Information Preservation and Change Detection across Spatial Scales in the Assessment of Global CH4 Emission Estimates from Wetlands

By Abdulwasey Mohammed, Paul C. Stoy and Tim J. Malthus.

Published by The International Journal of Climate Change: Impacts and Responses

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Article: Print $US10.00
Article: Electronic $US5.00

The accurate estimation of methane, a greenhouse gas, from natural sources such as peatlands is vital for overall assessment of global climate change. Investigations that rely on process-based models that derive CH4 emissions from natural wetlands as a function of variables such as soil temperature, water table depth and aerenchymateous vegetation measured at plot scales may produce biased results when extrapolated to landscape, regional and global levels. This is because assumptions such as average water table depth, vegetation patchiness, and microclimate that must be ‘scaled up’ from the plot to larger scales. Heterogeneity is an inherent characteristic of wetlands, and the relationships between CH4 and variables deriving methane emissions are non-linear. These limitations can be overcome by independent remote sensing data with multi-spatio-temporal resolutions acquired from different sensors and platforms. This paper discusses novel techniques from information theory applied to preserve the information content of edaphic and vegetative characteristics of a peatland ecosystem in Scotland. Our results demonstrate shifting patterns in the information retrieved as the pixel resolution decreases. We report the changes in processes and patterns across different scales which would help improve the overall performance of the process based models at global scales.

Keywords: Methane, Peatland, Up Scaling, Heterogeneity, Information theory, Shannon entropy, Kulback-Leibler distance, Quadratic approximation, Remote Sensing, Spatio-Temporal Resolution, Global Change

The International Journal of Climate Change: Impacts and Responses, Volume 1, Issue 3, pp.93-114. Article: Print (Spiral Bound). Article: Electronic (PDF File; 2.756MB).

Mr. Abdulwasey Mohammed

PhD, Grant Institute, The School of GeoSciences, The University of Edinburgh, Edinburgh, UK

Abdulwasey Mohammed was born in Hyderabad, India. He studied Civil engineering as his first degree in Osmania University, Hyderabad, India in 1996 and MSc in Computational Mechanics of Materials and Structures in Stuttgart University, Germany. After successfully completing this program he joined Technical University of Munich, Germany in 2002 to study MSc in Sustainable resource management. Here he developed interest in the remote sensing technology and its applications in natural resource management. This motivated him to pursue a research career and joined Edinburgh University to do PhD. Currently, he is in the final phase of his PhD program in Edinburgh University, Scotland. His research topic is about “Scaling up peatland methane emission estimates from small to large scale”, using high resolution air/space borne RS sensors. He is sponsored by the Royal society in collaboration with NERC in the UK. The crux of his research is to quantify the fine scale peatlands heterogeneity, which is responsible for the non-linear variation in methane emissions and scale it up from plot to landscape and regional levels and global scales.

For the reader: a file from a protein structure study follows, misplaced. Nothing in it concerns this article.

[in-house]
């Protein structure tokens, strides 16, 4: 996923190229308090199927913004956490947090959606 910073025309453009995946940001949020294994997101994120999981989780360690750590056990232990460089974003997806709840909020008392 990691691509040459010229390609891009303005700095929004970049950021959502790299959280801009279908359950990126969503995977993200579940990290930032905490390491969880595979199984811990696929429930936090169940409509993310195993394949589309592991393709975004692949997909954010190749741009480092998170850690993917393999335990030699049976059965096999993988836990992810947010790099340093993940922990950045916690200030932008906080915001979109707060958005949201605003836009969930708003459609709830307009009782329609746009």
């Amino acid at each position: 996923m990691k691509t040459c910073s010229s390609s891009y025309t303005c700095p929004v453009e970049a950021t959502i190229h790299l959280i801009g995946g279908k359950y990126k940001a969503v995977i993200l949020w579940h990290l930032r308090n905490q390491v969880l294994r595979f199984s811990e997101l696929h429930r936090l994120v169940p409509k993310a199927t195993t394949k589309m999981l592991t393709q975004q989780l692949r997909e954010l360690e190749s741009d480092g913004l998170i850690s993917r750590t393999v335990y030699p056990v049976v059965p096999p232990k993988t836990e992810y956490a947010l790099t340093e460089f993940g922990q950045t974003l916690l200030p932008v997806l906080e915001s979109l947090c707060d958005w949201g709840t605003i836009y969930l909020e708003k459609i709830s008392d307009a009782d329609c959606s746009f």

Paul C. Stoy

Research Associate, School of GeoScience, The University of Edinburgh, UK

Paul Stoy is a Physiological and Ecosystem Ecologist at the University of Edinburgh with interests in biosphere-atmosphere carbon, water and energy exchange, especially in forested and arctic ecosystems.

Tim J. Malthus

Senior Lecturer in Remote Sensing, The School of GeoSciences, The University of Edinburgh, UK

Tim Malthus has research interests in hyperspectral and hyperspatial optical remote sensing techniques with particular focus on vegetation, and inland and coastal waters and to apply the resulting knowledge in the development of techniques for operational use.

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